It is not an easy experience to be in a gathering where you understand less than 10% of what is being said: and that is what it was like today when I attended the Pentecost Mass at St Andrea Avellino church in Rome.
It was a remarkably enjoyable and in fact deeply moving experience. I think it is best described as an experience of multicultural community, which might teach us something about what we mean by that term.
For me it was a real challenge, to be the outsider, the one who understood very little and yet was made very welcome.
I am familiar with the broad structure of the liturgy, and while the service was all in Italian I could pick up some words here and there, either because of their familiarity or even similarity to my sprinkling of Spanish … though I have to admit I understood almost nothing of the sermon.
All of which leads me to comment of the remarkable experience itself—entirely appropriate on this Pentecost Sunday, with its story of people hearing and understanding despite being of all different language backgrounds.
In an astonishingly beautiful church, with paintings all around, including on the high ceilings, some 40 or so people were spread out and yet there was a clear sense of being there together. The liturgy did draw us in.
The prayers were not just ‘rattled off’, but actually invited people into what was happening, and their responses seemed to me genuine: they were participating. They were involved.
When it was time to greet one another with a sign of peace, I felt really welcomed by the people who turned to me and reached across to shake hands.
But perhaps the most moving part was the peeling of the bells during the offering of the eucharist. It was uplifting, in part because it was so surprising. It announced to everybody in the crowded streets outside: Hey, something amazing and important is happening here. Maybe you’d like to be part of it too!
Here was something like the pentecostal community described in the readings, a community more than we can understand, a community that is not based on everybody agreeing on everything, because they don’t even know what some of the others are talking about!
Pentecost is an image of God’s presence and action in ways that take us beyond ourselves and our familiar forms of belonging to something more.
The reading from Romans 8. 14 and following speaks of a sense of God’s action within us—it says God’s spirit drawing out our own spirits—to call out to God as a child to her daddy. We have a sense of being at home, close and familiar. This has the sense of trusting, belonging, being at home, even if we are also (as that passage says) aware that the world is a pretty disjointed and needy place, and a lot needs fixing! Even in this, we sense we are one with God’s spirit, groaning together at times, the passage suggests. It is a real community of life and hope, not a retreat from the real world.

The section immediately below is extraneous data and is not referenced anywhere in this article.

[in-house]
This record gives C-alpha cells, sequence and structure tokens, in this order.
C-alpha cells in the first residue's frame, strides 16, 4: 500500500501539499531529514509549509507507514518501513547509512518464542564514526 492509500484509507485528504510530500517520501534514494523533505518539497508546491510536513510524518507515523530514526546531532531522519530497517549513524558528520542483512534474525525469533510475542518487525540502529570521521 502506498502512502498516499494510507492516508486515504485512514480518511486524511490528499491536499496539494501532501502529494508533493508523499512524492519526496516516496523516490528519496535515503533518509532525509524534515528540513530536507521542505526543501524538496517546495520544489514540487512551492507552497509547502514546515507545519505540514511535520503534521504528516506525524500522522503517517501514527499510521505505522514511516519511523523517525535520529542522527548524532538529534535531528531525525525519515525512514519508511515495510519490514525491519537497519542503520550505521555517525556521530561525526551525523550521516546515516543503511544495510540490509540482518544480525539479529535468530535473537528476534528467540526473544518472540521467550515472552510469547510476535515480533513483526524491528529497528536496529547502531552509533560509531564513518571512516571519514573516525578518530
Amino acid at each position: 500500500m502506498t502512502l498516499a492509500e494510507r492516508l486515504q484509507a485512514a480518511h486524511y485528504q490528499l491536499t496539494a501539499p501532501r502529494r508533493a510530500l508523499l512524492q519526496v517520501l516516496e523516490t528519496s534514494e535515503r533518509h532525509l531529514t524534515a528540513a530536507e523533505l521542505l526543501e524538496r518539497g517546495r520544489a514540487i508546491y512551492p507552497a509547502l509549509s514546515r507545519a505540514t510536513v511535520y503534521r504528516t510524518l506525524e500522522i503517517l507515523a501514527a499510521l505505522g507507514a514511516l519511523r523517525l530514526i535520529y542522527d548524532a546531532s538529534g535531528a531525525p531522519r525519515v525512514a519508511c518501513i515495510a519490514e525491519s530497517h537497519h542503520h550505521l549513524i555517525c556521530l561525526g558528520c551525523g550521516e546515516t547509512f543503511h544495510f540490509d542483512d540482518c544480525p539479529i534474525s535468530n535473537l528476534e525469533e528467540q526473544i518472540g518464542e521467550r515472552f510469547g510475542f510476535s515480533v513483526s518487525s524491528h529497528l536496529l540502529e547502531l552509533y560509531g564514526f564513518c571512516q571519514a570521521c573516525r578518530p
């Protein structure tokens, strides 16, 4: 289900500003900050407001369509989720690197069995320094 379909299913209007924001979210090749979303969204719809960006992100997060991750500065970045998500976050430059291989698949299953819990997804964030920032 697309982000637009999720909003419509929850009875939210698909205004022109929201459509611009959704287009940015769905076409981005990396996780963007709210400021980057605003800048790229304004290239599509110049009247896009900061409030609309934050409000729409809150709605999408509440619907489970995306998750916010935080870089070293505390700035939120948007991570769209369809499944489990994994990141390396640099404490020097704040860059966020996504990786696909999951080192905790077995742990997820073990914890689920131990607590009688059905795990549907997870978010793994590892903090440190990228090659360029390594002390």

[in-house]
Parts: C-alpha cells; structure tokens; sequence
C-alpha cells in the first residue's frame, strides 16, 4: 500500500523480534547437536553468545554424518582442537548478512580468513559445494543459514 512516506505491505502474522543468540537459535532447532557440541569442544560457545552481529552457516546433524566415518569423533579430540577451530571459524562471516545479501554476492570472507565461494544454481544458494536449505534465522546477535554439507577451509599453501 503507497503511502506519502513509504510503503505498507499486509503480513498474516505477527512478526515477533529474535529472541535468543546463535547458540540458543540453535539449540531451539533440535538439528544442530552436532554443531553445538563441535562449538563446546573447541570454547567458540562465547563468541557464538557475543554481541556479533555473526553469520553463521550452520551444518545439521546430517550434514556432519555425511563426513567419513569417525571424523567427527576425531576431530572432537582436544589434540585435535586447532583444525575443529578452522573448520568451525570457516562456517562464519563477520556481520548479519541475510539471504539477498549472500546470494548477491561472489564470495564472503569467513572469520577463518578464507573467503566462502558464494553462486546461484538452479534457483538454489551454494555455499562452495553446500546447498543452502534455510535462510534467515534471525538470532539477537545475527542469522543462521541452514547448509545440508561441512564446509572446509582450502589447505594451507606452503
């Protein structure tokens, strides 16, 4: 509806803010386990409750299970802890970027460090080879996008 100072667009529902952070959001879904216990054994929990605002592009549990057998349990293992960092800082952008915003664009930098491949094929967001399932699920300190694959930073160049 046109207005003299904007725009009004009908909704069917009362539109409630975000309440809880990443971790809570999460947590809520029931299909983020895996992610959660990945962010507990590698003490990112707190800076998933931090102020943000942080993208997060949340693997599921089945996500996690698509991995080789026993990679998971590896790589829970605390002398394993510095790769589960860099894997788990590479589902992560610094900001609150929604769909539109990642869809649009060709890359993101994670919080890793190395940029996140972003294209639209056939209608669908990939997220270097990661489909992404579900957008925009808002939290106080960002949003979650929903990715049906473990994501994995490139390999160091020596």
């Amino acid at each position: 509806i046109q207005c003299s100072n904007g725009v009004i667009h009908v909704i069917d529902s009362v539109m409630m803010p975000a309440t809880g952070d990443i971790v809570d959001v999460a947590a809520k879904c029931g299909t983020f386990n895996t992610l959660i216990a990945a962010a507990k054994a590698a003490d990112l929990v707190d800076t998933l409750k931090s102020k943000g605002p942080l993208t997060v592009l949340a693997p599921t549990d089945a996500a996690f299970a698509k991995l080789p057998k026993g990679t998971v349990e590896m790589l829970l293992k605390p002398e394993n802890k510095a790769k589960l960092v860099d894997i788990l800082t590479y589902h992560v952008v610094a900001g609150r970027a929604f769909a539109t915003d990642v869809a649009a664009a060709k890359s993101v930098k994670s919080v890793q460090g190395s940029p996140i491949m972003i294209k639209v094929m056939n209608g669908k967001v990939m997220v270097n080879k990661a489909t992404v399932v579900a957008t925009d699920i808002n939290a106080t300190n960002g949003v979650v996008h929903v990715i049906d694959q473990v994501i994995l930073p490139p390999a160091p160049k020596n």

Another reading from John 14, v,25 onwards tells of Jesus describing the Spirit as a comforter or advocate, or someone who acts as a go-between: which I take to mean the idea that when we are in deep trouble, we have someone ‘on our side’, pitching for us rather than against us—and this someone is God. God as Spirit is not condemning but advocating, defending, just like Jesus did for so many condemned or put-down people. God as Spirit acts on our side, against criticism and accusation, failing or fear.
So here is the experience of multicultural community in a quite new sense: this is much more than the idea of different groups doing things their way, each in their separate corners, speaking their own languages to themselves.
This is the idea of a capacity and potential to be together, as one community with many cultures, languages, forms and practices: and in stead of differences causing division or accusations, a sense of inferiority or alienation, there is instead a spirit of unity in diversity, a hospitality to difference and a surprising joy that comes from the sense that there is something here that is much more than us, more than we can understand or fully grasp. There is life, and hope, beyond our little view of things—and yet it includes us, draws us in, and invites us to go on together.
I am very grateful for a little taste of this, today, at Pentecost in Rome.